Professor Richard G. Fairbanks

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Current Research

Planktonic Foraminifera Ecology & Chemistry

 

So much of our understanding of Cenozoic paleoceanography depends upon the chemistry and/or abundances of planktonic foraminifera species sampled from deep sea cores that we have maintained an active program on the chemistry and ecology of modern planktonic foraminifera. We are convinced that modern studies of the physical, biochemical and genetic factors that control the vertical distribution, vertical migration, skeleton formation processes, and flux of planktonic foraminifera out of the euphotic zone to the sea floor are essential for wise paleoceanographic interpretations. We began our planktonic foraminifera studies in collaboration with the late Alan Bé focused on geochemical analyses of cultured specimens of planktonic foraminifera through their life cycle. We then pursued extensive fieldwork in collaboration with Peter Wiebe and Sharon Smith on the principles controlling planktonic foraminifera species vertical distribution and skeletal chemistry using vertically spaced MOCNESS tows from around the world. These results led to a model predicting planktonic foraminifera distribution, chemistry and flux. We are in the process of testing this model using an array of Honjo sediment traps deployed in the Atlantic Ocean. Sus Honjo has been an inspiration for this research, starting with his mentorship as host investigator while Fairbanks was a visiting graduate student at WHOI. We are now in the process of analyzing the sediment trap samples and the information will be used to improve our foraminifera flux model. Our archived MOCNESS plankton tow data and ancillary hydrographic and skeletal chemistry data will be posted on this WEB site in June 2005. At that time, an interactive version of our planktonic foraminifera and carbon flux prediction model will be posted for general use. We have adapted the foraminifera model for interpreting the global alkenone and Mg/Ca paleotemperature data sets as well for predicting the flux of other microfossil groups.Planktonic Foraminifera Ecology and Chemistry . So much of our understanding of Cenozoic paleoceanography depends upon the chemistry and/or abundances of planktonic foraminifera species sampled from deep sea cores that we have maintained an active program on the chemistry and ecology of modern planktonic foraminifera. We are convinced that modern studies of the physical, biochemical and genetic factors that control the vertical distribution, vertical migration, skeleton formation processes, and flux of planktonic foraminifera out of the euphotic zone to the sea floor are essential for wise paleoceanographic interpretations. We began our planktonic foraminifera studies in collaboration with the late Alan Bé focused on geochemical analyses of cultured specimens of planktonic foraminifera through their life cycle. We then pursued extensive fieldwork in collaboration with Peter Wiebe and Sharon Smith on the principles controlling planktonic foraminifera species vertical distribution and skeletal chemistry using vertically spaced MOCNESS tows from around the world. These results led to a model predicting planktonic foraminifera distribution, chemistry and flux. We are in the process of testing this model using an array of Honjo sediment traps deployed in the Atlantic Ocean. Sus Honjo has been an inspiration for this research, starting with his mentorship as host investigator while Fairbanks was a visiting graduate student at WHOI. We are now in the process of analyzing the sediment trap samples and the information will be used to improve our foraminifera flux model. Our archived MOCNESS plankton tow data and ancillary hydrographic and skeletal chemistry data will be posted on this WEB site in June 2005. At that time, an interactive version of our planktonic foraminifera and carbon flux prediction model will be posted for general use. We have adapted the foraminifera model for interpreting the global alkenone and Mg/Ca paleotemperature data sets as well for predicting the flux of other microfossil groups.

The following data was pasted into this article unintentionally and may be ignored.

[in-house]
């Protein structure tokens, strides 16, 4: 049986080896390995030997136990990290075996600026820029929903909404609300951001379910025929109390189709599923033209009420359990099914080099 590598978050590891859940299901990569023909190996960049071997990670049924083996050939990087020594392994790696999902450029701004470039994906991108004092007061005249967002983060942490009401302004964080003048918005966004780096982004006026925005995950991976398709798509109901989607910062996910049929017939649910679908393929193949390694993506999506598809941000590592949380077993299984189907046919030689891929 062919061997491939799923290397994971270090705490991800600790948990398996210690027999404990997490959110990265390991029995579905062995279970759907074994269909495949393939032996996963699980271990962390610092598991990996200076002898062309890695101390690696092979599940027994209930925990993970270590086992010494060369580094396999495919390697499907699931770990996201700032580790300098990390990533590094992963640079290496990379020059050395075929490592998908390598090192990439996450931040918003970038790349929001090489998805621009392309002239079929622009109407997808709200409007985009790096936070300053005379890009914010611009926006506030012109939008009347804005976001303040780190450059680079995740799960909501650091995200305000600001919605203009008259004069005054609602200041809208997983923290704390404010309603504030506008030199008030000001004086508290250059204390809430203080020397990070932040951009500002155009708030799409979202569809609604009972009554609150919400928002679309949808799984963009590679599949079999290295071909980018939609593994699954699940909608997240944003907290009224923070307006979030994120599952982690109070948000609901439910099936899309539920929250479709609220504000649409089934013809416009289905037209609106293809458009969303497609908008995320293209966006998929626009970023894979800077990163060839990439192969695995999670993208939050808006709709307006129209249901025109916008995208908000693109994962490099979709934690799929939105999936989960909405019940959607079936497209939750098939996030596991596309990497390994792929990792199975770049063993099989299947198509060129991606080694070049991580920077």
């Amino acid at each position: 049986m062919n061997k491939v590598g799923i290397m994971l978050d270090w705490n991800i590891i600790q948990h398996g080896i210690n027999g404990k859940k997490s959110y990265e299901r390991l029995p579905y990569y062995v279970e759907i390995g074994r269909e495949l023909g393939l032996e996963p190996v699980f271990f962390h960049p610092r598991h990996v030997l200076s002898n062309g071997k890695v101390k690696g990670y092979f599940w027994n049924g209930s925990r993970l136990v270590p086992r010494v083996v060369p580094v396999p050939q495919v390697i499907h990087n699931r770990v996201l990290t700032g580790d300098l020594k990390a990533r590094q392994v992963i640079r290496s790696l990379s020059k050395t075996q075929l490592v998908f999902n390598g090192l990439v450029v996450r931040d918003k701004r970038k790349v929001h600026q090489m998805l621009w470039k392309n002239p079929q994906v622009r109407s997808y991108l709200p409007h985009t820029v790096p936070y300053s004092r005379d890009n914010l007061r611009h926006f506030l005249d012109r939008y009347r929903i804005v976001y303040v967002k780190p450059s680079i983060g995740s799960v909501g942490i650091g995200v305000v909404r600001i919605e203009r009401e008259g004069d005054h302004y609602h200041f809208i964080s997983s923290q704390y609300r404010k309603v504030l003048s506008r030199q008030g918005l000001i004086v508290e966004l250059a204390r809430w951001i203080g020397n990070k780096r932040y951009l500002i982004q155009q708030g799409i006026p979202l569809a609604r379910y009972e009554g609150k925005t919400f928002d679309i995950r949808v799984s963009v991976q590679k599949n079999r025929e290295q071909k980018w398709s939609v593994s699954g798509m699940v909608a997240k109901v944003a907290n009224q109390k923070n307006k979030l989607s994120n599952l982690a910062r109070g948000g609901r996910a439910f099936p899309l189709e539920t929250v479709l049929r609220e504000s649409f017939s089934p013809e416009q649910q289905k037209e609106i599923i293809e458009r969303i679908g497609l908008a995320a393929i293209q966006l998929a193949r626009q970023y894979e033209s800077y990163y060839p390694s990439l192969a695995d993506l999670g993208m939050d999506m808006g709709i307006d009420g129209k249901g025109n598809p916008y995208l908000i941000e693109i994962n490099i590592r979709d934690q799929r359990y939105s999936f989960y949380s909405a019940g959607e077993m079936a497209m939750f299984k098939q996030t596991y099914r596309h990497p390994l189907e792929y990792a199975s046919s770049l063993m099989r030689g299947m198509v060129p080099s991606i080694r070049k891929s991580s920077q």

Publications:

  • [PDF] Kohfeld, K.E., R. G. Fairbanks, S. L. Smith, and I.D. Walsh, 1996. Vertical distribution and stable isotope chemistry of Neogloboquadrina pachyderma (sinistral coiling): decoupling of abundance and geochemical signals in polar sediments. Paleoceanography, 11, 6, 679-699.
  • Ravelo, A.C., R. G. Fairbanks, S.G.H. Philander, 1990. Thermocline dynamics in the tropical Atlantic; model predictions compared to paleoceanographic reconstructions. (T.J. Crowley, spec. ed.) Paleoceanography, 5, 409-431.
  • [PDF] Fairbanks, R.G., M. Sverdlove, R. Free, P.H. Wiebe and A.W. Bé, 1982. Vertical distribution and isotopic fractionation of living planktonic foraminifera from the Panama Basin. Nature, 298 (5877), 841-844.
  • Williams, D.F., A.W. Bé and R.G. Fairbanks, 1981. Seasonal stable isotopic variations in living planktonic foraminifera from Bermuda plankton tows. Palaeogeog., Palaeoclimat., Palaeoecol., 33, 71-102.
  • [PDF] Fairbanks, R.G., P.H. Wiebe and A.W. Bé, 1980. Vertical distribution and isotopic composition of living planktonic foraminifera in the western North Atlantic. Science, 207, 61-63.
  • [PDF] Fairbanks, R.G. and P.H. Wiebe, 1980. Foraminifera and chlorophyll maximum; vertical distribution, seasonal succession and paleoceanographic significance. Science, 209, 1524-1526.
  • [PDF] Fairbanks, R.G. Williams, D.F., A.W. Bé and R.G. Fairbanks, 1979. Seasonal oxygen isotope variations in living planktonic foraminifera in the northwestern Sargasso Sea off Bermuda. Science, 206, 447-449.
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